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American Sharif Mobley Hasn’t Appeared in Yemen Court for a Year

Soldiers stand at the gates of a court, after the court announced the adjournment of the trial of U.S. citizen Mobley, in Sanaa

Soldiers stand at the gates of a court after the court announced the adjournment of the trial of U.S. citizen Sharif Mobley, in Sanaa, Yemen, on June 22, 2014. He was not present at the hearing. Khaled Abdullah Ali Al Mahdi / REUTERS, file

An American father of three detained in Yemen since 2010 is being held in an unknown location and hasn’t been seen in court for almost a year, according to his wife and lawyer.

Sharif Mobley, 30, was arrested after having contact with New Mexico-born militant cleric Anwar al-Awlaki, but was never charged with terrorism. Al-Awlaki was a prominent member of Al Qaeda in the Arabian Peninsula until he was killed in a U.S. drone strike in 2011.

Before being fatally shot by police, Charlie Hebdo gunman Cherif Kouachi told a French journalist by telephone that he "was sent by Yemen's Al Qaeda" and had been financed by al-Awlaki. AQAP later claimed responsibility for the massacre, saying the attack was orchestrated as "vengeance" after the satirical magazine published cartoons of the Prophet Muhammad.

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Mobley has not appeared at a series of court hearings since last January. Another hearing is scheduled for Wednesday.

Attorney Cori Crider told NBC New that Yemeni officials would not reveal the New Jersey native's whereabouts. “It’s hard to believe that we are no closer to the Yemini government admitting where they have taken our client and why he disappeared on the eve of a crucial hearing,” she said.

A Yemeni security source told NBC News Sharif Mobley had been transferred in co-ordination with the U.S. and that American officials have participated in his interrogation. The State Department did not respond to a request for comment but previously told The Guardian newspaper that it would not discuss Mobley's case, citing "privacy considerations."

Image: Sharif Mobley in 2002
Sharif Mobley in 2002. Roman Castro / AP file

Mobley managed a rare phone call to his wife Nzinga Islam just before Christmas — but only after he went on hunger strike, she said. The family hadn’t spoken to him for months and the call lasted less than 20 minutes.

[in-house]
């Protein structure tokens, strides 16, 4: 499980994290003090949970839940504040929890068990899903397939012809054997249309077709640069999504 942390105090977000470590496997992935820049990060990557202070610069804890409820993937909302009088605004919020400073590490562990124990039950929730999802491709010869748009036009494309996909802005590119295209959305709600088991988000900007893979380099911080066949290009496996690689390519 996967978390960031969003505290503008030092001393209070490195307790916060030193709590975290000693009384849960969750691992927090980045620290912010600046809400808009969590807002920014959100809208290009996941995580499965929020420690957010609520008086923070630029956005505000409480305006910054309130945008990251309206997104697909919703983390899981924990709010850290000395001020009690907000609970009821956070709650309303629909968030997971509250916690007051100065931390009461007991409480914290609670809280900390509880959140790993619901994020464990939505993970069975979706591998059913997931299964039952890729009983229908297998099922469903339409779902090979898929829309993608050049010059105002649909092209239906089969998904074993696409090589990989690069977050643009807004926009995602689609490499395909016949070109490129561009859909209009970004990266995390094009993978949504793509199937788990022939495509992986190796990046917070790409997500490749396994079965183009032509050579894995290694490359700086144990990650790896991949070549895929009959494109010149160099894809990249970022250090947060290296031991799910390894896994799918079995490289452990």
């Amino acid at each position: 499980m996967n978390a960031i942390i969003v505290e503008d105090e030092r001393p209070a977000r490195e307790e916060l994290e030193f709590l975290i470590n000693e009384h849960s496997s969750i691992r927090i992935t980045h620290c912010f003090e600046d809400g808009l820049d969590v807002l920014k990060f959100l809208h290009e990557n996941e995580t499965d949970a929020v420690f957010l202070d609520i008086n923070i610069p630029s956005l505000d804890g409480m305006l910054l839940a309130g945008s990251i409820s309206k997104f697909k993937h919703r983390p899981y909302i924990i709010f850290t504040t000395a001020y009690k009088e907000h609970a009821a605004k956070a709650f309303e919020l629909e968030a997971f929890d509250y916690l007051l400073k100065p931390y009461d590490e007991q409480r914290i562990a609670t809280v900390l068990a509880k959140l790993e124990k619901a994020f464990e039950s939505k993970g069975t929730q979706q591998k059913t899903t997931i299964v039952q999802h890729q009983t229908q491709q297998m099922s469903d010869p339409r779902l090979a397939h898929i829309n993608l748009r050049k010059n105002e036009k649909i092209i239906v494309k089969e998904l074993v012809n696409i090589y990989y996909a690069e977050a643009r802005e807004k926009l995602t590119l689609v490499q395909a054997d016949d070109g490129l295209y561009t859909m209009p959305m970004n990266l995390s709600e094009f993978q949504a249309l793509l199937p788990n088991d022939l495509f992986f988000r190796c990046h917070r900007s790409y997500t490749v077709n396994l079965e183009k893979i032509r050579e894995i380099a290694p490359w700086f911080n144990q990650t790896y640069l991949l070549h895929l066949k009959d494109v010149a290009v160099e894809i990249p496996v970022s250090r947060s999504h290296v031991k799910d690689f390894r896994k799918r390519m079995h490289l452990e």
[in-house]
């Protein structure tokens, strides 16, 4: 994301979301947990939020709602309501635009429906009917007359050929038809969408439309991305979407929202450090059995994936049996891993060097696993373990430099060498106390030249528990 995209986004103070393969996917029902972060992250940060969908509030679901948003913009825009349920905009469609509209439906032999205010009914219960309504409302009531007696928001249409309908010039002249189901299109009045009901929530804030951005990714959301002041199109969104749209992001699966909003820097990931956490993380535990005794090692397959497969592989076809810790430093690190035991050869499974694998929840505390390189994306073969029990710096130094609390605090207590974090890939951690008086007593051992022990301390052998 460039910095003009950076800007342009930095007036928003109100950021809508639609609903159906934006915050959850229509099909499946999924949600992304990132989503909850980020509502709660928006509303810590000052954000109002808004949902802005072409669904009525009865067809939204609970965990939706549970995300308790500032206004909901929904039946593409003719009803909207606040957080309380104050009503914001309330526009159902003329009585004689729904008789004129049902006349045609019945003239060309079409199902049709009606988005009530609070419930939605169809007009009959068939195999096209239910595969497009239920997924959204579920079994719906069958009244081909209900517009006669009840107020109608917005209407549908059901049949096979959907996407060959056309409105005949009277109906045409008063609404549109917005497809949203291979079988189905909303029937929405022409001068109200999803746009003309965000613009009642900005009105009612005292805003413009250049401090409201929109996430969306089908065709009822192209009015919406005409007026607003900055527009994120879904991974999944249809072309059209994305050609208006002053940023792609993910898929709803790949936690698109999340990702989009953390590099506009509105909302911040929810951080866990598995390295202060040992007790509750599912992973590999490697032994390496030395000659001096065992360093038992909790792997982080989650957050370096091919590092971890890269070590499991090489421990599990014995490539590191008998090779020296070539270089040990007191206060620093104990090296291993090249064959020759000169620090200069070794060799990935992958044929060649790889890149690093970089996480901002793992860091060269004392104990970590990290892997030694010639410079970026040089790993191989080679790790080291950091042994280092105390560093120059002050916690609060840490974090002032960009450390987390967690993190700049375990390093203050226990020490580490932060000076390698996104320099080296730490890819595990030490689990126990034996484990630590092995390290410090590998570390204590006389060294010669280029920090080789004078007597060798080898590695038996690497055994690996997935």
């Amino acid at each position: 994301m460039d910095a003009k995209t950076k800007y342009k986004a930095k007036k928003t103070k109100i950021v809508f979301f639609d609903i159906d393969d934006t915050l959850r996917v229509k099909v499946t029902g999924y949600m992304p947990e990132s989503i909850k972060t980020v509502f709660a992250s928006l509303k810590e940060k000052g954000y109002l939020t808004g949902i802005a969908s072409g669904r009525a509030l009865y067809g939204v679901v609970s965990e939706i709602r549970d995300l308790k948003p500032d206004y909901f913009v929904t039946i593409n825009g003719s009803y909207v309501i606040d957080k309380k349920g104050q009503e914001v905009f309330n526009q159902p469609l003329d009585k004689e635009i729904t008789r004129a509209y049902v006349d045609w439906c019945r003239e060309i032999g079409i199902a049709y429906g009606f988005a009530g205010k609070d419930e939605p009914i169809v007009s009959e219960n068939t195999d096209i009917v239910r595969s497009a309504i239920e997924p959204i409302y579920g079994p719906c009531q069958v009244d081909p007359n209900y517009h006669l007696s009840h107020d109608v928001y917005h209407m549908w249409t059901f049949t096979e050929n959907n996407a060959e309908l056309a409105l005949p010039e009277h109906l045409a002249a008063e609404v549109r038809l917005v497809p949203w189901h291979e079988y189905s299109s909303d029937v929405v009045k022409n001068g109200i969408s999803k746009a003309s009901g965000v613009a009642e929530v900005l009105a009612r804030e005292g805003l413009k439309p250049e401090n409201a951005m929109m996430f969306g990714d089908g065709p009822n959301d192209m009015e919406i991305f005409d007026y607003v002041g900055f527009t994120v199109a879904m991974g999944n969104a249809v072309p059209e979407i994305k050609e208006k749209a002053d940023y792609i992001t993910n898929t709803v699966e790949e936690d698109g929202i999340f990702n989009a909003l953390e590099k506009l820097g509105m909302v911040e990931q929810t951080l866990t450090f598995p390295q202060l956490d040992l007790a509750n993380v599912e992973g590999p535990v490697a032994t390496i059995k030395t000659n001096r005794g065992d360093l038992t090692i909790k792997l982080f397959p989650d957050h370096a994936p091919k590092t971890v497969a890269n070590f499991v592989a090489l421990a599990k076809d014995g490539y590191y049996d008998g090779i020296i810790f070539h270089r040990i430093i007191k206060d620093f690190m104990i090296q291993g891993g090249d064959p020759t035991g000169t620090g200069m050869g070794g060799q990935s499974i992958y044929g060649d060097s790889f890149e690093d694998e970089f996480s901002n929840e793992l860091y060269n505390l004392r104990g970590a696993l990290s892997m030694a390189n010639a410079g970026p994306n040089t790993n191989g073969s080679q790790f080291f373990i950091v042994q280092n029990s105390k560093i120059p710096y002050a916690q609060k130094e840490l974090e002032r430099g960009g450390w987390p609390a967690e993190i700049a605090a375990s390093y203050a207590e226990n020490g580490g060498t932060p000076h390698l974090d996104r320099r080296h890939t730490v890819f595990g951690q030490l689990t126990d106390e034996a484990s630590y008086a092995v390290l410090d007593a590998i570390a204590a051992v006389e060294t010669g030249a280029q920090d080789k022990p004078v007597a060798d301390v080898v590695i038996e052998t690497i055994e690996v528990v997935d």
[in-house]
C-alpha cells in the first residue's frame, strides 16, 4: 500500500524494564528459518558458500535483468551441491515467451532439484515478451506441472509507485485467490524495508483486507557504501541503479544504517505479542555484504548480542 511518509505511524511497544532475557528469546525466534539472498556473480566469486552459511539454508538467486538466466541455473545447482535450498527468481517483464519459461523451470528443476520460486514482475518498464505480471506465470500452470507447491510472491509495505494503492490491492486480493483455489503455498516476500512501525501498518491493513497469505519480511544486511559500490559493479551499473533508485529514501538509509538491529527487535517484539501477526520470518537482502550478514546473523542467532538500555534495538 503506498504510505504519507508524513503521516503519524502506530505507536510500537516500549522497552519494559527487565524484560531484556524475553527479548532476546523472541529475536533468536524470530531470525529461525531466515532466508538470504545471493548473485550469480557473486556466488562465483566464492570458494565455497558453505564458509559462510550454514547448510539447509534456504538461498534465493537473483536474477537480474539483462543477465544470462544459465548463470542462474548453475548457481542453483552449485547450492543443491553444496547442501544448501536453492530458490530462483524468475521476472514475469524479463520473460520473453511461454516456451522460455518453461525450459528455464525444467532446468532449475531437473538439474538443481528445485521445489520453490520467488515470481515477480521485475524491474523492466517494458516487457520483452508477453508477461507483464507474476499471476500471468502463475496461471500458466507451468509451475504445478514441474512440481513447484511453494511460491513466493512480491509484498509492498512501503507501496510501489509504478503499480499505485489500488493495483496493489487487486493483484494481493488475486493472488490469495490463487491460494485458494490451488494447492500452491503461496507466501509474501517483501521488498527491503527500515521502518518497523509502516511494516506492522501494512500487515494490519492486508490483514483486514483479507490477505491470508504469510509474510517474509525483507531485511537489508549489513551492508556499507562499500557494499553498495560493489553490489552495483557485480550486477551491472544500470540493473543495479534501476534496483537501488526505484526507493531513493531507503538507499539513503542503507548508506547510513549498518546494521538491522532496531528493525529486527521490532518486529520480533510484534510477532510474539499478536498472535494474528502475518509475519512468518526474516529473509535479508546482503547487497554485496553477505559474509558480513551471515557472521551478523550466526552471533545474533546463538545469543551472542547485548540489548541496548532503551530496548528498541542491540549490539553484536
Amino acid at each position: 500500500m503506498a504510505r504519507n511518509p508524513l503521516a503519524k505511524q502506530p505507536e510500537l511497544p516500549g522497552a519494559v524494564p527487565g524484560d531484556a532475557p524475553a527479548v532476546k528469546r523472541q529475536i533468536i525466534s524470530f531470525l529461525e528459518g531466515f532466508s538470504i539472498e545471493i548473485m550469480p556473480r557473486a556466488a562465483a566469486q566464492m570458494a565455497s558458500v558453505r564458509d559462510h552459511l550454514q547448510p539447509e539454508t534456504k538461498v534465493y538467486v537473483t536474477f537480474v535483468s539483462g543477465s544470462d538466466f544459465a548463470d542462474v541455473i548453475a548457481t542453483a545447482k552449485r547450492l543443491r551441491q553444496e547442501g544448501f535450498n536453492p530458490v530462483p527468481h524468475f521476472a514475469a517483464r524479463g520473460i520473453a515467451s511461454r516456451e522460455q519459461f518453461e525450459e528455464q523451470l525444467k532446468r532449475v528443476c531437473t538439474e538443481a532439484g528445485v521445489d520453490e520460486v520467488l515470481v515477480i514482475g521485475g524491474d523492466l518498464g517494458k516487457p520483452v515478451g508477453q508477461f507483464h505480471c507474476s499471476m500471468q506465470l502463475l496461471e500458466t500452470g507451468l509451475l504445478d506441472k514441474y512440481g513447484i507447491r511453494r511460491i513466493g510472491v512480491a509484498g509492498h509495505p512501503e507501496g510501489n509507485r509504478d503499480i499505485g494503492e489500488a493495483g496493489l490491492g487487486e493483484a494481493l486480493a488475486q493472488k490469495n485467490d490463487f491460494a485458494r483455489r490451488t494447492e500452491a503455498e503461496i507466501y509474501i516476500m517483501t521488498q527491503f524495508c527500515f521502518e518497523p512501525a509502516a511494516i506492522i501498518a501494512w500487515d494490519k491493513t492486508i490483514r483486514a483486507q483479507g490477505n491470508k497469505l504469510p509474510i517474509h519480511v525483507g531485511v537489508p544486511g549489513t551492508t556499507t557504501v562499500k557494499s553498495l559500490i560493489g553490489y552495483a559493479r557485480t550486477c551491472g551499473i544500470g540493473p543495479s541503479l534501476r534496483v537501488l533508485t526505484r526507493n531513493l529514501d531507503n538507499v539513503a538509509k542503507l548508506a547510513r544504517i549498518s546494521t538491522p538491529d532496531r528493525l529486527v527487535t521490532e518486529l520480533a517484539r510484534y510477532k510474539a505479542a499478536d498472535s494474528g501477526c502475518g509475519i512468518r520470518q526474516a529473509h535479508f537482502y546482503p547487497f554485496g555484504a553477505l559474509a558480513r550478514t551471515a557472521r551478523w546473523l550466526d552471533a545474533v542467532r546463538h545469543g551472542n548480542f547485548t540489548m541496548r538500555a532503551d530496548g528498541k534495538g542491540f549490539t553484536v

“I love you. How are the children? Give them kisses from me,” Mobley told her.

“He’s a family guy," Islam added. "Even though his conditions are tough he always makes sure to mention the family. The toilets are overflowing and they are forced to walk in their waste. He’s being forced to drink out of bottles he’d previously urinated in.”

Mobley told his family he is sprayed with Mace if he asks to speak to the U.S. Embassy.

He assured his daughter that he would be home soon, but Islam fears he fears he may never see his family again.

Mobley was detained in the street by masked security forces in Sanaa, Yemen, in January 2010.

Islam says her husband is innocent of any link to terrorism and had been planning to return to America. “Sharif and I went to Yemen to experience an Arabic-speaking country,” she said. “We were happy, we were learning."

"I feel like if he was a white American he would not be there still"

Mobley is being represented by lawyers with the British campaign group Reprieve. They group says that during his detention he was beaten, dragged down stairs, had a catheter forcibly removed and was chained to a bed.

He is now thought to have been charged with murdering a guard during an alleged March 2010 escape attempt from the hospital where he was being treated for bullet wounds sustained while he was detained. However, his lawyer has never formally been notified of the charges against him.

"I feel like if he was a white American he would not be there still,” Islam said. “The U.S. government could be doing more. He is born and raised in America, back for generations. He deserves a fair and speedy trial.”

Attorney Crider believes Mobley's continued detention is part of a U.S. operation in Yemen to target anyone linked to al-Awlaki.

Yemeni journalist Abdulelah Haider Shaye, who interviewed al-Awlaki, was sentenced to five years in prison in 20011. The White House said it was “concerned and disappointed” at the journalist’s early release.

Two senior U.S. counterterrorism officials told NBC News earlier this month that one of the two brothers behind the Charlie Hebdo massacre traveled to Yemen in 2011 for several months of training with AQAP.

Al-Awlaki has been the inspiration behind a series of terrorist attacks including the Nov. 2009 Fort Hood shooting in Texas and the attempted bombing of Northwest Airlines Flight 253 from Amsterdam to Detroit on Christmas Day 2009.

In 2011, al-Awlaki became the U.S. citizen to be killed by an American drone strike but his online preaching continues to inspire jihadis.

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In response to questions from NBC News, the Yemeni Embassy in Washington said Mobley’s case “is before the court.”

Yemen’s Ministry of Interior did not respond to requests for information on Mobley’s status.